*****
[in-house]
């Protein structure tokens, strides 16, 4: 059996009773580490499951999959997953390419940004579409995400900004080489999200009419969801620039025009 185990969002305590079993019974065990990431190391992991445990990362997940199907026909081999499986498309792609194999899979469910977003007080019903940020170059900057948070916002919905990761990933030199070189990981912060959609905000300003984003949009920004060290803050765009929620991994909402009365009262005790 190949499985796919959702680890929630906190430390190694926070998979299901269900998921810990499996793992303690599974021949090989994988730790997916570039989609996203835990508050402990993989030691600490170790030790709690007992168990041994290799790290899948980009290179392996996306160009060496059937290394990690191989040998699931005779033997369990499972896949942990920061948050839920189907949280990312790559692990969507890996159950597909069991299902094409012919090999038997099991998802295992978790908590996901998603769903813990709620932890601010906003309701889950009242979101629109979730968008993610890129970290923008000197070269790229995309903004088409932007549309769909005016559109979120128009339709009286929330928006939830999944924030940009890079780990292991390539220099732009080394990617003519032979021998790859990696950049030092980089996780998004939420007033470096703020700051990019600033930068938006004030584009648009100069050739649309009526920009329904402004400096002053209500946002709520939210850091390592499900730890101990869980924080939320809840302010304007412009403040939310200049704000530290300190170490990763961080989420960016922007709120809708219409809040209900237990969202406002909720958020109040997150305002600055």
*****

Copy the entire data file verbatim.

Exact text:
[in-house]
């Protein structure tokens, strides 16, 4: 059996009773580490499951999959997953390419940004579409995400900004080489999200009419969801620039025009 185990969002305590079993019974065990990431190391992991445990990362997940199907026909081999499986498309792609194999899979469910977003007080019903940020170059900057948070916002919905990761990933030199070189990981912060959609905000300003984003949009920004060290803050765009929620991994909402009365009262005790 190949499985796919959702680890929630906190430390190694926070998979299901269900998921810990499996793992303690599974021949090989994988730790997916570039989609996203835990508050402990993989030691600490170790030790709690007992168990041994290799790290899948980009290179392996996306160009060496059937290394990690191989040998699931005779033997369990499972896949942990920061948050839920189907949280990312790559692990969507890996159950597909069991299902094409012919090999038997099991998802295992978790908590996901998603769903813990709620932890601010906003309701889950009242979101629109979730968008993610890129970290923008000197070269790229995309903004088409932007549309769909005016559109979120128009339709009286929330928006939830999944924030940009890079780990292991390539220099732009080394990617003519032979021998790859990696950049030092980089996780998004939420007033470096703020700051990019600033930068938006004030584009648009100069050739649309009526920009329904402004400096002053209500946002709520939210850091390592499900730890101990869980924080939320809840302010304007412009403040939310200049704000530290300190170490990763961080989420960016922007709120809708219409809040209900237990969202406002909720958020109040997150305002600055």